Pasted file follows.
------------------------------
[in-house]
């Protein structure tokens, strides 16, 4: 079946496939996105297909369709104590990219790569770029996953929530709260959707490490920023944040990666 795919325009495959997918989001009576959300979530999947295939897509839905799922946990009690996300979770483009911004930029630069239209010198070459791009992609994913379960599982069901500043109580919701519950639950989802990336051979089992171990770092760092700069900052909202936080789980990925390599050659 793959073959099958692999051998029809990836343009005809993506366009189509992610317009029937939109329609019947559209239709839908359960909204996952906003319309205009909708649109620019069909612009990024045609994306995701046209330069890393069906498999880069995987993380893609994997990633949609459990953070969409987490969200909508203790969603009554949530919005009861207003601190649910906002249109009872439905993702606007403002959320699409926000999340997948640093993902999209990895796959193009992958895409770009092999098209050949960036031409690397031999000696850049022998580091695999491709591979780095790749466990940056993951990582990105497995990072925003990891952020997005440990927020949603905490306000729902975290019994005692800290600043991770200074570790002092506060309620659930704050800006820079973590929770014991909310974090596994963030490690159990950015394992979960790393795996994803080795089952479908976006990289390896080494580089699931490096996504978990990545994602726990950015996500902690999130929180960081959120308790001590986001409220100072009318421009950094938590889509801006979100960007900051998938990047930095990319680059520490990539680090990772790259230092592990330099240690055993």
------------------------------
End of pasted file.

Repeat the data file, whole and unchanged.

[in-house]
């Protein structure tokens, strides 16, 4: 079946496939996105297909369709104590990219790569770029996953929530709260959707490490920023944040990666 795919325009495959997918989001009576959300979530999947295939897509839905799922946990009690996300979770483009911004930029630069239209010198070459791009992609994913379960599982069901500043109580919701519950639950989802990336051979089992171990770092760092700069900052909202936080789980990925390599050659 793959073959099958692999051998029809990836343009005809993506366009189509992610317009029937939109329609019947559209239709839908359960909204996952906003319309205009909708649109620019069909612009990024045609994306995701046209330069890393069906498999880069995987993380893609994997990633949609459990953070969409987490969200909508203790969603009554949530919005009861207003601190649910906002249109009872439905993702606007403002959320699409926000999340997948640093993902999209990895796959193009992958895409770009092999098209050949960036031409690397031999000696850049022998580091695999491709591979780095790749466990940056993951990582990105497995990072925003990891952020997005440990927020949603905490306000729902975290019994005692800290600043991770200074570790002092506060309620659930704050800006820079973590929770014991909310974090596994963030490690159990950015394992979960790393795996994803080795089952479908976006990289390896080494580089699931490096996504978990990545994602726990950015996500902690999130929180960081959120308790001590986001409220100072009318421009950094938590889509801006979100960007900051998938990047930095990319680059520490990539680090990772790259230092592990330099240690055993």